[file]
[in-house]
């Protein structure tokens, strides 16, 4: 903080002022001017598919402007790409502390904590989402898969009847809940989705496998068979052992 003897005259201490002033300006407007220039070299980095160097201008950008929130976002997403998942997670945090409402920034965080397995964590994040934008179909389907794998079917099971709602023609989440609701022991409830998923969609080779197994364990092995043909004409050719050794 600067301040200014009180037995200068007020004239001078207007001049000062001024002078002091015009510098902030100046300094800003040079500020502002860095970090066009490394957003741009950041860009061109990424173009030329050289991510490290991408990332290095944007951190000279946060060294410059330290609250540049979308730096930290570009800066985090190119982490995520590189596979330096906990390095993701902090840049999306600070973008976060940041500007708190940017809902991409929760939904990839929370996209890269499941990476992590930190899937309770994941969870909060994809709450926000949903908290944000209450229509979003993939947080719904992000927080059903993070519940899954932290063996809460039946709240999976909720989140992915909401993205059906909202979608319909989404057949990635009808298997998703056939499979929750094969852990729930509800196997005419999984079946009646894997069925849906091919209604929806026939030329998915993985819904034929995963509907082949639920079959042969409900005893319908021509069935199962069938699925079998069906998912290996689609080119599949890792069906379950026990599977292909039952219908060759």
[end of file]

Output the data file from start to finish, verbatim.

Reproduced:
[in-house]
């Protein structure tokens, strides 16, 4: 903080002022001017598919402007790409502390904590989402898969009847809940989705496998068979052992 003897005259201490002033300006407007220039070299980095160097201008950008929130976002997403998942997670945090409402920034965080397995964590994040934008179909389907794998079917099971709602023609989440609701022991409830998923969609080779197994364990092995043909004409050719050794 600067301040200014009180037995200068007020004239001078207007001049000062001024002078002091015009510098902030100046300094800003040079500020502002860095970090066009490394957003741009950041860009061109990424173009030329050289991510490290991408990332290095944007951190000279946060060294410059330290609250540049979308730096930290570009800066985090190119982490995520590189596979330096906990390095993701902090840049999306600070973008976060940041500007708190940017809902991409929760939904990839929370996209890269499941990476992590930190899937309770994941969870909060994809709450926000949903908290944000209450229509979003993939947080719904992000927080059903993070519940899954932290063996809460039946709240999976909720989140992915909401993205059906909202979608319909989404057949990635009808298997998703056939499979929750094969852990729930509800196997005419999984079946009646894997069925849906091919209604929806026939030329998915993985819904034929995963509907082949639920079959042969409900005893319908021509069935199962069938699925079998069906998912290996689609080119599949890792069906379950026990599977292909039952219908060759």